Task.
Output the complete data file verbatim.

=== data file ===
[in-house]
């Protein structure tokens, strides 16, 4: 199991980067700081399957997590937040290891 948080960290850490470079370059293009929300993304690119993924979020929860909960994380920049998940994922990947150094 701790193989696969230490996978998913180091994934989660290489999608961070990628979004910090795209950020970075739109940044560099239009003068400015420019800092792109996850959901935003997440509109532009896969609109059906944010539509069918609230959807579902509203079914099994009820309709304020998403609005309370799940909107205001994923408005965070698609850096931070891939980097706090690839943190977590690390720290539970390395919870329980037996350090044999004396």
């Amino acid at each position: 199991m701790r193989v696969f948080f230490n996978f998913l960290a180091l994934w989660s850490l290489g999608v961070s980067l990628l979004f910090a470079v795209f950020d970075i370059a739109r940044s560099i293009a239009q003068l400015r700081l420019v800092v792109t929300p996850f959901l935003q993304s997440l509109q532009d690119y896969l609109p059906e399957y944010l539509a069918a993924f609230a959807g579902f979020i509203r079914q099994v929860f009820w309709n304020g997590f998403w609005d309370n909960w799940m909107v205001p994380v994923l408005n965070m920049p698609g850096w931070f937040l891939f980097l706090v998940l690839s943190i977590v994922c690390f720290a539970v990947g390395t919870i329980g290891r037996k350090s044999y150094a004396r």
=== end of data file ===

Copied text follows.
[in-house]
């Protein structure tokens, strides 16, 4: 199991980067700081399957997590937040290891 948080960290850490470079370059293009929300993304690119993924979020929860909960994380920049998940994922990947150094 701790193989696969230490996978998913180091994934989660290489999608961070990628979004910090795209950020970075739109940044560099239009003068400015420019800092792109996850959901935003997440509109532009896969609109059906944010539509069918609230959807579902509203079914099994009820309709304020998403609005309370799940909107205001994923408005965070698609850096931070891939980097706090690839943190977590690390720290539970390395919870329980037996350090044999004396």
């Amino acid at each position: 199991m701790r193989v696969f948080f230490n996978f998913l960290a180091l994934w989660s850490l290489g999608v961070s980067l990628l979004f910090a470079v795209f950020d970075i370059a739109r940044s560099i293009a239009q003068l400015r700081l420019v800092v792109t929300p996850f959901l935003q993304s997440l509109q532009d690119y896969l609109p059906e399957y944010l539509a069918a993924f609230a959807g579902f979020i509203r079914q099994v929860f009820w309709n304020g997590f998403w609005d309370n909960w799940m909107v205001p994380v994923l408005n965070m920049p698609g850096w931070f937040l891939f980097l706090v998940l690839s943190i977590v994922c690390f720290a539970v990947g390395t919870i329980g290891r037996k350090s044999y150094a004396r």